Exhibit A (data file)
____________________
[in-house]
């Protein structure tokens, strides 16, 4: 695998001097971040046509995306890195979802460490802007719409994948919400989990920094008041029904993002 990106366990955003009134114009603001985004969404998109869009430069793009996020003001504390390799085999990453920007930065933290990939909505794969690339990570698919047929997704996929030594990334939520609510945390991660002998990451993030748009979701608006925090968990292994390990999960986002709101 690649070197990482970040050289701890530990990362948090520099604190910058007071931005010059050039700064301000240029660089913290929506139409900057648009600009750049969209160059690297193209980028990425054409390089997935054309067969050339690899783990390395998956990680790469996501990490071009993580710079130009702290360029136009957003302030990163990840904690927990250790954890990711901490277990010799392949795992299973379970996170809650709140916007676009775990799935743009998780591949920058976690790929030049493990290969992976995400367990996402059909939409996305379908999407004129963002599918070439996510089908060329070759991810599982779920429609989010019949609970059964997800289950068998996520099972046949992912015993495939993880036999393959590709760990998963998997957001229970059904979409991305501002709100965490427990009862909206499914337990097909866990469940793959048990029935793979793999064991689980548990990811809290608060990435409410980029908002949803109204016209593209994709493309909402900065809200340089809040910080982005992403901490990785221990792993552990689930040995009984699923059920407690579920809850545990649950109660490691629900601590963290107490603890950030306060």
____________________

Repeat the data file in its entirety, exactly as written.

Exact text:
[in-house]
């Protein structure tokens, strides 16, 4: 695998001097971040046509995306890195979802460490802007719409994948919400989990920094008041029904993002 990106366990955003009134114009603001985004969404998109869009430069793009996020003001504390390799085999990453920007930065933290990939909505794969690339990570698919047929997704996929030594990334939520609510945390991660002998990451993030748009979701608006925090968990292994390990999960986002709101 690649070197990482970040050289701890530990990362948090520099604190910058007071931005010059050039700064301000240029660089913290929506139409900057648009600009750049969209160059690297193209980028990425054409390089997935054309067969050339690899783990390395998956990680790469996501990490071009993580710079130009702290360029136009957003302030990163990840904690927990250790954890990711901490277990010799392949795992299973379970996170809650709140916007676009775990799935743009998780591949920058976690790929030049493990290969992976995400367990996402059909939409996305379908999407004129963002599918070439996510089908060329070759991810599982779920429609989010019949609970059964997800289950068998996520099972046949992912015993495939993880036999393959590709760990998963998997957001229970059904979409991305501002709100965490427990009862909206499914337990097909866990469940793959048990029935793979793999064991689980548990990811809290608060990435409410980029908002949803109204016209593209994709493309909402900065809200340089809040910080982005992403901490990785221990792993552990689930040995009984699923059920407690579920809850545990649950109660490691629900601590963290107490603890950030306060």